The Minnesota Duluth vs. Concordia-St. Paul rivalry has been nothing short of special over the past 20 years, including some friendly pokes at the head coaches of the programs.

That included UMD students wearing shorts and Hawaiian shirts to tease the laid-back approach of Concordia’s Brady Starkey. Then there was an ingenious Golden Bears fan who would show up early to the Gangelhoff Center in St. Paul, see what UMD coach Jim Boos was wearing, scoot across Interstate 94 to Target to buy the exact same outfit, then return in a white shirt and tie and clipboard and sporting dark, bushy eyebrows.

Yes, this rivalry is fun, and it’s really good.

Despite its nine NCAA Division II championships under Starkey, No. 4 Concordia-St. Paul finally evened the series at 28 wins apiece Saturday, Oct. 2, 2021, with a 3-2 (23-25, 25-19, 17-25, 25-21, 15-9) NSIC victory over No. 22 UMD before 626 at Romano Gym.

Despite the loss, the Bulldogs were buoyed by the performance, as this is a team that has dealt with inexperience and injuries this season.

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“That was a lot of fun,” said UMD outside hitter Cianna Selbitschka, who had 17 kills to lead the Bulldogs. “We knew it was going to be tough today, so we had to play the best we’ve ever played. We came out strong, and even though we lost, we were proud of how we played. That was the best we’ve ever played, for sure.”

Selbitschka, herself wearing a wrap on her right hand due to a sprained thumb, continues to carry the offensive load for UMD while senior Kate Berg, who had shoulder surgery in December, works her way through it.

Starkey a no-go

There were all kinds of storylines in this one.

With it being “Mental Health Awareness Day,” players for both teams wore temporary tattoos of green ribbons and there were mental health-related messages and ribbons sprinkled around the gym.

Noticeably absent on the Concordia bench was Starkey, who took the weekend off with a “stomach bug,” according to his longtime assistant George Padjen (for those wondering, and in this era, everyone does, COVID tests were negative).

Padjen has been with Starkey since Starkey was hired by the Golden Bears in 2003. Padjen previously served as an assistant volleyball coach at St. Scholastica under Dana Moore from 1999 to 2002.

Padjen said he and Starkey have never seriously considered making the jump to NCAA Division I. At Concordia, things are well-rounded, where they’re part of a high quality volleyball program without being slaves to their job.

“Concordia is the perfect fit, and our conference is so fun,” Padjen said. “This was like every night in our conference. Jim Boos and Christyn May have run a good program since I’ve been at Concordia, and there’s nothing more enjoyable than this.”

Boos wins 500

How good has UMD been?

Boos notched his 500th win in a come-from-behind victory at Sioux Falls last week. After returning home to play Minnesota State-Mankato Friday, UMD assistant coaches honored Boos with a commemorative ball and announcement.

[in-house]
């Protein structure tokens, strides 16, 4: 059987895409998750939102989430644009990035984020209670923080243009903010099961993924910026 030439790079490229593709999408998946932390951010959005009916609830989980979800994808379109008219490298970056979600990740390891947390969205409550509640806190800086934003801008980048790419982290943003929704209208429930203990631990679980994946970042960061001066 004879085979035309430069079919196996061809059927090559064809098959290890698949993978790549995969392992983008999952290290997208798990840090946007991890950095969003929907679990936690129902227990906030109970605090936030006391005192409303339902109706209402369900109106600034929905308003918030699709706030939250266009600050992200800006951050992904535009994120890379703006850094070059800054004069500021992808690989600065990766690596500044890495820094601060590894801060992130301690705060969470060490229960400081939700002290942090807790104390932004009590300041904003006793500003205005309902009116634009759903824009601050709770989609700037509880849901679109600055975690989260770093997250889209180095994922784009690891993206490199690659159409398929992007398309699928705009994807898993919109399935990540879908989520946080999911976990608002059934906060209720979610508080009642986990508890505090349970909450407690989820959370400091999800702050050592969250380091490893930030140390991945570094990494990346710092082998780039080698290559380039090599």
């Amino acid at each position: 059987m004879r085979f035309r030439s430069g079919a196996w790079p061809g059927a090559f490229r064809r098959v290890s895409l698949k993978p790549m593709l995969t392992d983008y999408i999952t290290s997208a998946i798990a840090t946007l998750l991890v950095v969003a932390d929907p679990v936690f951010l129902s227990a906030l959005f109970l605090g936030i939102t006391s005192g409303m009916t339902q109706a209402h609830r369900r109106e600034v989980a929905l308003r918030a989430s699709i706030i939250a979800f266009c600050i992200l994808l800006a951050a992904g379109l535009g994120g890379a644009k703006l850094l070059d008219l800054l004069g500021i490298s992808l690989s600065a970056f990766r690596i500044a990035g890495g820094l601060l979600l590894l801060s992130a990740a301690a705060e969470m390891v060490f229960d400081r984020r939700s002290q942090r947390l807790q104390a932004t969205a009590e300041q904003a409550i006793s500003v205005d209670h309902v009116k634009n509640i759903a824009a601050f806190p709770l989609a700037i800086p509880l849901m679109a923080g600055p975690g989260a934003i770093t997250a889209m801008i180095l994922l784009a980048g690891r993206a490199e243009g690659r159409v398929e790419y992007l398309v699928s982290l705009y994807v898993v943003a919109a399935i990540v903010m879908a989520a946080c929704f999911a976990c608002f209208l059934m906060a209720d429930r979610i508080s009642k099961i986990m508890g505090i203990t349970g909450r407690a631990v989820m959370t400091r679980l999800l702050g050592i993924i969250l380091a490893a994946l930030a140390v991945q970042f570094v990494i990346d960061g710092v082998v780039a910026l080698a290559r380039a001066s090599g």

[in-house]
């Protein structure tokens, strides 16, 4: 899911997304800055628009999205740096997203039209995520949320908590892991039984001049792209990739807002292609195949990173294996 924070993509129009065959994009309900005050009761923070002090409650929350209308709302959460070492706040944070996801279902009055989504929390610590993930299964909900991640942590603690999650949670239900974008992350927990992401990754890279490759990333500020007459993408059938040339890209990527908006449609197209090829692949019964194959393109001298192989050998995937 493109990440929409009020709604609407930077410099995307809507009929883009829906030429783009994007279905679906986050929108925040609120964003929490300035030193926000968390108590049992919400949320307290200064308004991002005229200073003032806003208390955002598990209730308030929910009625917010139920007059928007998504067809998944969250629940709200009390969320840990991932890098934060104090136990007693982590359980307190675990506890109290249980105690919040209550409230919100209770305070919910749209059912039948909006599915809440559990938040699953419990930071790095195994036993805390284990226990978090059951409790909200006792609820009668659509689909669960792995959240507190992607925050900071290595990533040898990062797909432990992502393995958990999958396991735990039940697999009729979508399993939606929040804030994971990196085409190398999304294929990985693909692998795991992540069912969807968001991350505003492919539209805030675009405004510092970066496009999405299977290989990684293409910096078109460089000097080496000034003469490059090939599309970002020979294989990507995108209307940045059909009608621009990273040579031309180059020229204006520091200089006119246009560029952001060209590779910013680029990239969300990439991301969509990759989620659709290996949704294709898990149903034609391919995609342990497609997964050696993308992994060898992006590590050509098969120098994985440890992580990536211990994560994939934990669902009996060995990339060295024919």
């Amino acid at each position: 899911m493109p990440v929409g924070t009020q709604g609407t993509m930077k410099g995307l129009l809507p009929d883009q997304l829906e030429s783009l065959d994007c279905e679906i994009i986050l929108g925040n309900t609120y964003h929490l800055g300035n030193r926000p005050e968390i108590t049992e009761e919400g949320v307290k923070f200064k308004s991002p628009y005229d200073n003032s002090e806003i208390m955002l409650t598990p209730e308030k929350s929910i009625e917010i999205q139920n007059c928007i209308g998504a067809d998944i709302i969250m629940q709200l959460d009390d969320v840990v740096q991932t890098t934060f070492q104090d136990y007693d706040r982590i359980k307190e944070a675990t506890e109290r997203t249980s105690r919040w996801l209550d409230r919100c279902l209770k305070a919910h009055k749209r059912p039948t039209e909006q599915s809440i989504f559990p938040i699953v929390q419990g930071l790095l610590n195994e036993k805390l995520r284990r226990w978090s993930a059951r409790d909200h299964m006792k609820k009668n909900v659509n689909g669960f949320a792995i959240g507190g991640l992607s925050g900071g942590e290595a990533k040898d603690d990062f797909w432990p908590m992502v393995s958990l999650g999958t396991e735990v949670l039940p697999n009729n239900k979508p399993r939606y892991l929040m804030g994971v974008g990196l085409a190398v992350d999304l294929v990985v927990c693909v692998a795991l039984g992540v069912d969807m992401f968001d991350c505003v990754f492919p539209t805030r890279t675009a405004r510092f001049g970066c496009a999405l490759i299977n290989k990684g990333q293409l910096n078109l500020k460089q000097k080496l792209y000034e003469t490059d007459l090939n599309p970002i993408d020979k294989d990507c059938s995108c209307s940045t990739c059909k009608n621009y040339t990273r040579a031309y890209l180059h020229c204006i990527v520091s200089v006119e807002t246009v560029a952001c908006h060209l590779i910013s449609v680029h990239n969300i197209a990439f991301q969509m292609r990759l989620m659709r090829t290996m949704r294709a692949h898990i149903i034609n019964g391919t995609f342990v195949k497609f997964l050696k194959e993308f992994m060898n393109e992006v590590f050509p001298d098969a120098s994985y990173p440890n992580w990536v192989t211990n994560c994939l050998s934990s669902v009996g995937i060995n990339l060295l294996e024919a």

“I’ve been surrounded by a lot of great people,” Boos said of the 500 wins. “It makes you reminisce about some of the great players and athletic trainers and strength and conditioning people who helped get them prepared and out there ready to compete. It just makes you really appreciate all the great things that have occurred. It’s a little overwhelming, honestly. We both (Concordia and UMD) have had a lot of great people and players.”

And while Romano certainly was far from packed like the good ol’ days, it’s getting there.

“I was really pleased with the crowds for both matches this weekend, and it makes you really appreciate what we’ve missed here with not having a season last year,” Boos said. “Great environment and great competition back and forth.”

UMD (10-5 overall, 3-4 NSIC) came out swinging in the first set, leading by 7-2 and 10-3 margins before Concordia chipped back into it but could never complete the comeback.

Concordia (13-2, 7-0) pulled away late to win the second set and UMD was in control from start to finish in the third set. The Golden Bears set the decisive tone by jumping ahead 7-3 in the fourth set and never looked back.

Stay aggressive

UMD finished with 12 service errors, but like Boos pointed out, most of those occurred when UMD was winning.

“I loved the energy we came out with,” Boos said. “I love how we executed early in the match, but unfortunately at crunch time, they ramped it up a notch and played at a higher level and we kind of resorted back to being a little more error-prone, and they took advantage of it.

“You can’t lay off the pedal and allow a team like that to be in system and run their offense comfortably because if you do, then you’re eating the ball anyways.”

Speaking of “eating the ball,” there were a couple classics Saturday as defensive players took spikes off the noggin, kind of the equivalent of getting “posterized” by a dunk in the NBA, and UMD won a couple entertaining long volleys as well.

Jasmine Mulvihill, the American Volleyball Coaches Association NCAA Division II Freshman of the Year in 2019, paced Concordia with 12 kills while Kennedy Brady added 11 kills and an impressive nine blocks. Tori Hanson, the only senior on Concordia’s roster, led all players with 22 digs.

Summer Ballard had nine kills for UMD and Grace Daak, UMD’s 6-foot-3 middle blocker, had eight kills and six blocks. First-year setter Madison Gordon paced the offense with 39 set assists and Sydney Lanoue (16 digs), Gordon (14) and Selbitschka (13) led the defense.

“We’re very up-and-down right now, but when we are up, it looks like this,” Selbitschka said. “We’re not going to hang our heads after an effort like that, and it’s a confidence booster that we can compete with anybody. We never gave up.”